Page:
Despite the highly publicised IT skills shortage we are currently experiencing, that doesn’t mean the demand isn’t there, particularly when it comes to roles within AI and automation – after all, we can’t let the machines have all the fun. Here, Neil Ballinger, head of EMEA at EU Automation, examines the UK’s top-three emerging jobs and what these trends mean for manufacturers.
Despite the financial instability that characterised the first half of 2020, the demand for professionals in the field of data management and artificial intelligence (AI) is steadily on the rise.
This is what emerges from LinkedIn’s 2020 UK Emerging Jobs Report, which revealed that companies are on the lookout for individuals that have a strong technical background, but also outstanding problem-solving skills.
According to a recent survey, the shortage of STEM skills is costing UK companies £1.5 billion a year. As a consequence, it is not surprising that LinkedIn’s 2020 Emerging Jobs Report for the UK shows that candidates with a solid technical expertise are extremely sought after.
In manufacturing, this means recruiting candidates with a strong STEM background, and those who can understand the concerns of manufacturers and solve concrete business problems, such as improving product quality or saving on equipment maintenance. So, what are these profiles?
Artificial intelligence specialist
According to McKinsey, AI could deliver a 22% boost to the UK’s economy by 2030. In manufacturing, AI is transforming high-value operations, allowing industry-players to base their decisions on evidence provided by big data. As a consequence, at the top of LinkedIn’s report we find candidates with strong knowledge of machine learning, computer vision, Python and neural networks.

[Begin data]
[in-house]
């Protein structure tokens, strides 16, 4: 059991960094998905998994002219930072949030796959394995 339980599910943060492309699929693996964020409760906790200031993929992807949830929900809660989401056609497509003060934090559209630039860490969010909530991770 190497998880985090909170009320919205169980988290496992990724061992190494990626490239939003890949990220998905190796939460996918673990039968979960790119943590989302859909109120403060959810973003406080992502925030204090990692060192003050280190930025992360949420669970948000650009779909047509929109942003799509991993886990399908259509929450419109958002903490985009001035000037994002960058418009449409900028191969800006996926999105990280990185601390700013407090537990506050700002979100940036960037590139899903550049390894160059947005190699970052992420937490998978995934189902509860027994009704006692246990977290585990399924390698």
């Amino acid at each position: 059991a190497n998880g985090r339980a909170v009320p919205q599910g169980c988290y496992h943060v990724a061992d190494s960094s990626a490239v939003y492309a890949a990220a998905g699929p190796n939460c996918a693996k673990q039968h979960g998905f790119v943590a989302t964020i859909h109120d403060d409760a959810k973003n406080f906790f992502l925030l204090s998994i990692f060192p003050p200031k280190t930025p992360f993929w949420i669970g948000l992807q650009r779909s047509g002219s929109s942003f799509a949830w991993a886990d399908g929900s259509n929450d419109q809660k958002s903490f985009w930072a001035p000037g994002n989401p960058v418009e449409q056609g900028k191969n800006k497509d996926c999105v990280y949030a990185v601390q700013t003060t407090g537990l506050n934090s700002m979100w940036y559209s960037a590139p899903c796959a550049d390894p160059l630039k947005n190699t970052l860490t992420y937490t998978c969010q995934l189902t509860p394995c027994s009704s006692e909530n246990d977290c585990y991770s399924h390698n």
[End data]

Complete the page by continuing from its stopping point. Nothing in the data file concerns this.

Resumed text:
These skills are essential to develop AI-based technologies that respond to critical needs of any manufacturing business, such as advanced systems for quality assurance, solutions for remote condition monitoring, and software for demand prediction.
Data protection officer (DPO)
Following the impact of General Data Protection Regulation (GDPR) and the UK Data Protection Act of 2018, DPOs have become essential figures in a variety of industries. DPOs make sure that the handling of personal or sensitive data complies with data protection regulations, but also that data are processed and stored safely, minimising the risk of information theft.
In manufacturing, one of the main tasks of a DPO is to make sure that sensitive information, such as customer details or information protected by a non-disclosure agreement, doesn’t fall into the hands of hackers.
This can occur, for example, when data from IoT-devices is transferred to the cloud. To prevent this from happening, a DPO might decide to process data at the edge when possible, or to develop a hybrid cloud-edge strategy.
The latest World Robotics report by the International Federation of Robotics shows an annual global sales value of 16.6 billion USD in 2018, with 422,000 units sold globally, a record in the sector. These figures prove that manufacturers have realised the potential of robots to drastically improve operations.
Despite the uptake of robotic automation, companies still need experts that can effectively programme and train industrial robots. LinkedIn’s report stresses the demand for engineers with knowledge of code and software like those developed by UiPath, which help manufacturers automate repetitive tasks.
The trends unveiled by LinkedIn’s report signal that companies in every sector are striving to innovate by combining the potential of AI-based solutions with insight from big data to increase efficiency, improve quality and reduce costs. Companies that don’t keep up with the times face the risk of being outcompeted.
Manufacturers should consider recruiting for people who can turn their technical expertise into solutions that can be implemented at a shop floor level. At the same time, manufacturers might want to invest in cost-effective solutions that can get them started into their journey to Industry 4.0.